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Thomas Wentworth Higginson, Short studies of American authors 4 4 Browse Search
Thomas Wentworth Higginson, Book and heart: essays on literature and life 1 1 Browse Search
Thomas Wentworth Higginson, Oldport days, with ten heliotype illustrations from views taken in Newport, R. I., expressly for this work. 1 1 Browse Search
The Daily Dispatch: April 10, 1863., [Electronic resource] 1 1 Browse Search
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Thomas Wentworth Higginson, Book and heart: essays on literature and life, Chapter 1: discontinuance of the guide-board (search)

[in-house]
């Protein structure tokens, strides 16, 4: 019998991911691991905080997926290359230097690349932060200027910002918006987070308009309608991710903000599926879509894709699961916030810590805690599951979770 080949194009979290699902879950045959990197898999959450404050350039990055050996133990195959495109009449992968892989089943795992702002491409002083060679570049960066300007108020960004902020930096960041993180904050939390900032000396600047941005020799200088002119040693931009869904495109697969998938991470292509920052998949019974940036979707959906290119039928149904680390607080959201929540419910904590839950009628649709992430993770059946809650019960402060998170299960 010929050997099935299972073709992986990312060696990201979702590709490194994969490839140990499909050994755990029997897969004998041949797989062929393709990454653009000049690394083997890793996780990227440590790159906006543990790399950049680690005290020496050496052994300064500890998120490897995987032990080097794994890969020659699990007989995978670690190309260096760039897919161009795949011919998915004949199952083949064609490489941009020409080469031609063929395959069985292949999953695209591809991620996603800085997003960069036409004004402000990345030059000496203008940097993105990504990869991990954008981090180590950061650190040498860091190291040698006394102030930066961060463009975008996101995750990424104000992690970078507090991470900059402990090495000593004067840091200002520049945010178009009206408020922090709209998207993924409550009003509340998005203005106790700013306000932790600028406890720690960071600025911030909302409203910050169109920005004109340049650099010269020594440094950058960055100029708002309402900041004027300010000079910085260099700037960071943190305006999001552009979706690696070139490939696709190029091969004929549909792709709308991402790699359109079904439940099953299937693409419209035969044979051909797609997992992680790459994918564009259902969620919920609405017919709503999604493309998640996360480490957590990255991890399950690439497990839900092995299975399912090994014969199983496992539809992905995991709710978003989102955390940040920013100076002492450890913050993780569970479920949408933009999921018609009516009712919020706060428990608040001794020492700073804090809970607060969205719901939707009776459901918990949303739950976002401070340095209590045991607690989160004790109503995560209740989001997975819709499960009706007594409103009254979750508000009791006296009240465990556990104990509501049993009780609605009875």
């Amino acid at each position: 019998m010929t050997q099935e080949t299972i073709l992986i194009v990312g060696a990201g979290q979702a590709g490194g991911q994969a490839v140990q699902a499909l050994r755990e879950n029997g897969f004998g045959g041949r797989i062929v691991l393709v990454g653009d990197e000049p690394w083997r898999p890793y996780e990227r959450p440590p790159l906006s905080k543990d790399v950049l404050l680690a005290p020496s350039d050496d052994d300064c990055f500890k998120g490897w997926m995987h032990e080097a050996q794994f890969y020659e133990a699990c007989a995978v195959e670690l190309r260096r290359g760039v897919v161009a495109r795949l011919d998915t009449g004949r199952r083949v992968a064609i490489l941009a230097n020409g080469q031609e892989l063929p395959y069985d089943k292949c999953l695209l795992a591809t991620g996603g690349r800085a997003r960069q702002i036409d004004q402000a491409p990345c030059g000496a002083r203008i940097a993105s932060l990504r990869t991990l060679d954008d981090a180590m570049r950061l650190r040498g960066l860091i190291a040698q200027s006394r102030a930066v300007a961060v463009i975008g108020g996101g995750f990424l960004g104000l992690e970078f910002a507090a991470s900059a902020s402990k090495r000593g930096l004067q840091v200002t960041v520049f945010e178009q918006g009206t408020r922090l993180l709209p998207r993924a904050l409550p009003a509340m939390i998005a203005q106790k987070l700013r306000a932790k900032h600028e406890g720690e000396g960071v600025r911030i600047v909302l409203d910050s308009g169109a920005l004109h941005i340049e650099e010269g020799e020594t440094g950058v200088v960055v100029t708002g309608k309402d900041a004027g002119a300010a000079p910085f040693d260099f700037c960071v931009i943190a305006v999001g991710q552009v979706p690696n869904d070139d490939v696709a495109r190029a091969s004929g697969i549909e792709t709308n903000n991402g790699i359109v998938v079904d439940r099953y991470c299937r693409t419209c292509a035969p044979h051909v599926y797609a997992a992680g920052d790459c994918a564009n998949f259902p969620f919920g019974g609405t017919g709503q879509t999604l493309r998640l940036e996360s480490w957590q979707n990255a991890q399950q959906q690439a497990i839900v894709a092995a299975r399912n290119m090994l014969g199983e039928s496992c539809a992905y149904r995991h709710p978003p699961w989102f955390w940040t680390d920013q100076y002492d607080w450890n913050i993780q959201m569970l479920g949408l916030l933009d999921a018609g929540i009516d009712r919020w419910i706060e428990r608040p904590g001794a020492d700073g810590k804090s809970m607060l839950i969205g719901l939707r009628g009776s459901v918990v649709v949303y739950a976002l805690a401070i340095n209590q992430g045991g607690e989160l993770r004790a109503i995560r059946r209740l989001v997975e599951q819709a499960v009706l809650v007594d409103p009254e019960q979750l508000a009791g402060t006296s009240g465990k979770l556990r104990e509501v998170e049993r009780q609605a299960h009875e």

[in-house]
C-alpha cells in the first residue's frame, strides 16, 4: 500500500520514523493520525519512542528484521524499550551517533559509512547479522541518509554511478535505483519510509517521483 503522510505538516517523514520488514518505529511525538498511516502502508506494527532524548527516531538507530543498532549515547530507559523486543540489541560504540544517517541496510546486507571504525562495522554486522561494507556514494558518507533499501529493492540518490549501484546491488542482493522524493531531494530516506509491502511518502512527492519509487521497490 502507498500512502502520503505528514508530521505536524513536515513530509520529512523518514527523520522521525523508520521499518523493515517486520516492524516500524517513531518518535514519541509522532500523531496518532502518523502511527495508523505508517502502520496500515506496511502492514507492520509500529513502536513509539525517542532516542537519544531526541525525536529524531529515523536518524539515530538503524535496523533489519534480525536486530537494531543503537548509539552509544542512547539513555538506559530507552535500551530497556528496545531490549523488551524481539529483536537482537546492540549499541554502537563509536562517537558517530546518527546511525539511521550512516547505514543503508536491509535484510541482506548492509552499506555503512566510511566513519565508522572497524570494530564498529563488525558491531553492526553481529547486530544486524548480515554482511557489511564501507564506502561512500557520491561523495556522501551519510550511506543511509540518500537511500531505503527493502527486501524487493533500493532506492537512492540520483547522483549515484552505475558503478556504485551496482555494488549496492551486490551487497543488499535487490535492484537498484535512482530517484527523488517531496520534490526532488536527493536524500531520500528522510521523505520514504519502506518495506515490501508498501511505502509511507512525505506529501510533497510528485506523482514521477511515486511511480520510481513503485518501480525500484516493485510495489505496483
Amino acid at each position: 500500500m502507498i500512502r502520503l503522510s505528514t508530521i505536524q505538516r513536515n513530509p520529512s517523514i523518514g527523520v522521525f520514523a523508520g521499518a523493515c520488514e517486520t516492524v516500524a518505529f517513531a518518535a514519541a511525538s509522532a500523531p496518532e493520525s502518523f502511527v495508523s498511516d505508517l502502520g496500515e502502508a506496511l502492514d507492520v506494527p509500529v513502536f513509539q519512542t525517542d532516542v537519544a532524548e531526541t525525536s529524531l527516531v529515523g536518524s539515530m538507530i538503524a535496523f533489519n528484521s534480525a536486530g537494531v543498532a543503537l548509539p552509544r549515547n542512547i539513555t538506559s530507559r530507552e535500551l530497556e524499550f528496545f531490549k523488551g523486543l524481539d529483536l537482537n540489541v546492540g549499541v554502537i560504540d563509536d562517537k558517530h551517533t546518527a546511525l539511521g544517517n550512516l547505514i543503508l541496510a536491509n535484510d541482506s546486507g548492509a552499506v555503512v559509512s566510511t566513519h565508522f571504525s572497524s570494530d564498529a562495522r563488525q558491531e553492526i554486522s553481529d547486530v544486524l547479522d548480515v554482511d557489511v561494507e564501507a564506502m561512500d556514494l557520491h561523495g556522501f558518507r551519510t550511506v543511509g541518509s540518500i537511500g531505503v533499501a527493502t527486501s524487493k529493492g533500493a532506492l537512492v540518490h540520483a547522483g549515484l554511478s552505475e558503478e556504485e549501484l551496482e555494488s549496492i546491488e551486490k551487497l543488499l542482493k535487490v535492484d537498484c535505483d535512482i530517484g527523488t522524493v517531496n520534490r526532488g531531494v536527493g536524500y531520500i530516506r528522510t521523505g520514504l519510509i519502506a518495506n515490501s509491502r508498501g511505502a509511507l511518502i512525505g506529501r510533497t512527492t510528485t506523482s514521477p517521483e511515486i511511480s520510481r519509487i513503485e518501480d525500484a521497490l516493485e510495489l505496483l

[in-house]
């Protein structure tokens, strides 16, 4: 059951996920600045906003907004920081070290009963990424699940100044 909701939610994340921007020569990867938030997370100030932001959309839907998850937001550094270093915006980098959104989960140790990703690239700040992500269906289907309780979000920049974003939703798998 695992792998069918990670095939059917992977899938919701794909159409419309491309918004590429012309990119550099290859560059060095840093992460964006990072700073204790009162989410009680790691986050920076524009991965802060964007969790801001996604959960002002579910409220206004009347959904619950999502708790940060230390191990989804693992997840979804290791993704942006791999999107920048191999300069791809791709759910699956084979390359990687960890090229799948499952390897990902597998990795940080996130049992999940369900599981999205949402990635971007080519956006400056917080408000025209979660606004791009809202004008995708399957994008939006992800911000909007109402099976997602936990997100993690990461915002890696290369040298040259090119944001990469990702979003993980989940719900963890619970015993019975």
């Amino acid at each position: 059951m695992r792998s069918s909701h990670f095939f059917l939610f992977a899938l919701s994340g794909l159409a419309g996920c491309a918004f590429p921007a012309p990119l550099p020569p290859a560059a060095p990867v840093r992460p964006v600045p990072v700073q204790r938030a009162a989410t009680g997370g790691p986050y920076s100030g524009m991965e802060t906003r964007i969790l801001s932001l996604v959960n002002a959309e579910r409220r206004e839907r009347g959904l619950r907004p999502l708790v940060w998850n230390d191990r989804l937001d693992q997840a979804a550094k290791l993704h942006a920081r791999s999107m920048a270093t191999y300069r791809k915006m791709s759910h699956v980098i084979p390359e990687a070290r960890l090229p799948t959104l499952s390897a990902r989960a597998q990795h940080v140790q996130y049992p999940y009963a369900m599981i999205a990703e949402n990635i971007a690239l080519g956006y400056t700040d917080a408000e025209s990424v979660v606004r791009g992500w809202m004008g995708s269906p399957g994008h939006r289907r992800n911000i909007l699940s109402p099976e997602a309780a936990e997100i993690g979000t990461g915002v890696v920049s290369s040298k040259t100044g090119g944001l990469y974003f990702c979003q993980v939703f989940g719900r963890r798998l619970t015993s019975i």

reader. All really strong novels involving illicit love are necessarily tragedies at last, not vaudevilles; and nowhere is this more true than in French literature. The clever woman who said that nothing was worse than French immorality except French morality, simply failed to go below the surface; for in France the family feeling is so potent that the actual destruction of the domestic tie is often punished with cruel severity, even by the most tolerant novelists. The retribution in Madame Bovary, for instance, is almost too merciless, since it wreaks itself even upon the body of the poor sinner after death, and pursues her unoffending child to the poorhouse. No one has painted a climax of unlawful passion more terrific than that portrayed in the closing pages of Monsieur de Camors, the guilty pair, false to every human obligation, successful in their wishes to their own destruction, numinibus vota exandita malignis, detached by their crime from all the world and finally from on